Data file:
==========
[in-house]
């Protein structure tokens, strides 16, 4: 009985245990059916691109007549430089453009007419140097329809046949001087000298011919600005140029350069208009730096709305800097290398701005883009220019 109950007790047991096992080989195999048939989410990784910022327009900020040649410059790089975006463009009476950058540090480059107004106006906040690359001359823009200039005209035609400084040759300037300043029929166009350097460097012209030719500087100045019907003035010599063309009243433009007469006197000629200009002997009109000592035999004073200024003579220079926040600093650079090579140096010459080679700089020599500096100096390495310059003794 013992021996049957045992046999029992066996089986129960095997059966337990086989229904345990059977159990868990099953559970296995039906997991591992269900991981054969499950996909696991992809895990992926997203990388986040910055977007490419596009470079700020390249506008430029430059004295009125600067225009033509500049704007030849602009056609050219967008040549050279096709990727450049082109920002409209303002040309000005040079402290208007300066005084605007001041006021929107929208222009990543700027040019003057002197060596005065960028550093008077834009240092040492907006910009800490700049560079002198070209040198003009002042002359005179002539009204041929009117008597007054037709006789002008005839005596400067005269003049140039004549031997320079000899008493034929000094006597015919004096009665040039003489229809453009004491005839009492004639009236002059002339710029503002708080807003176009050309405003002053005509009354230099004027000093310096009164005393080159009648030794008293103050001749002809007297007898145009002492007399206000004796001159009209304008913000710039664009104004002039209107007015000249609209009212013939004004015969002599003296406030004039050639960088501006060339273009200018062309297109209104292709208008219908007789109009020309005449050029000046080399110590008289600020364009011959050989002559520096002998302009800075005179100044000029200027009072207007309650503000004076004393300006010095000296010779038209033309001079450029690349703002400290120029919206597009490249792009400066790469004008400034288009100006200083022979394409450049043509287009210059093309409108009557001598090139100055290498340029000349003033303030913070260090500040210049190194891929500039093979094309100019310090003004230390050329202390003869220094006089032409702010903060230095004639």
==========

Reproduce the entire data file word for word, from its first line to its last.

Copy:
[in-house]
């Protein structure tokens, strides 16, 4: 009985245990059916691109007549430089453009007419140097329809046949001087000298011919600005140029350069208009730096709305800097290398701005883009220019 109950007790047991096992080989195999048939989410990784910022327009900020040649410059790089975006463009009476950058540090480059107004106006906040690359001359823009200039005209035609400084040759300037300043029929166009350097460097012209030719500087100045019907003035010599063309009243433009007469006197000629200009002997009109000592035999004073200024003579220079926040600093650079090579140096010459080679700089020599500096100096390495310059003794 013992021996049957045992046999029992066996089986129960095997059966337990086989229904345990059977159990868990099953559970296995039906997991591992269900991981054969499950996909696991992809895990992926997203990388986040910055977007490419596009470079700020390249506008430029430059004295009125600067225009033509500049704007030849602009056609050219967008040549050279096709990727450049082109920002409209303002040309000005040079402290208007300066005084605007001041006021929107929208222009990543700027040019003057002197060596005065960028550093008077834009240092040492907006910009800490700049560079002198070209040198003009002042002359005179002539009204041929009117008597007054037709006789002008005839005596400067005269003049140039004549031997320079000899008493034929000094006597015919004096009665040039003489229809453009004491005839009492004639009236002059002339710029503002708080807003176009050309405003002053005509009354230099004027000093310096009164005393080159009648030794008293103050001749002809007297007898145009002492007399206000004796001159009209304008913000710039664009104004002039209107007015000249609209009212013939004004015969002599003296406030004039050639960088501006060339273009200018062309297109209104292709208008219908007789109009020309005449050029000046080399110590008289600020364009011959050989002559520096002998302009800075005179100044000029200027009072207007309650503000004076004393300006010095000296010779038209033309001079450029690349703002400290120029919206597009490249792009400066790469004008400034288009100006200083022979394409450049043509287009210059093309409108009557001598090139100055290498340029000349003033303030913070260090500040210049190194891929500039093979094309100019310090003004230390050329202390003869220094006089032409702010903060230095004639």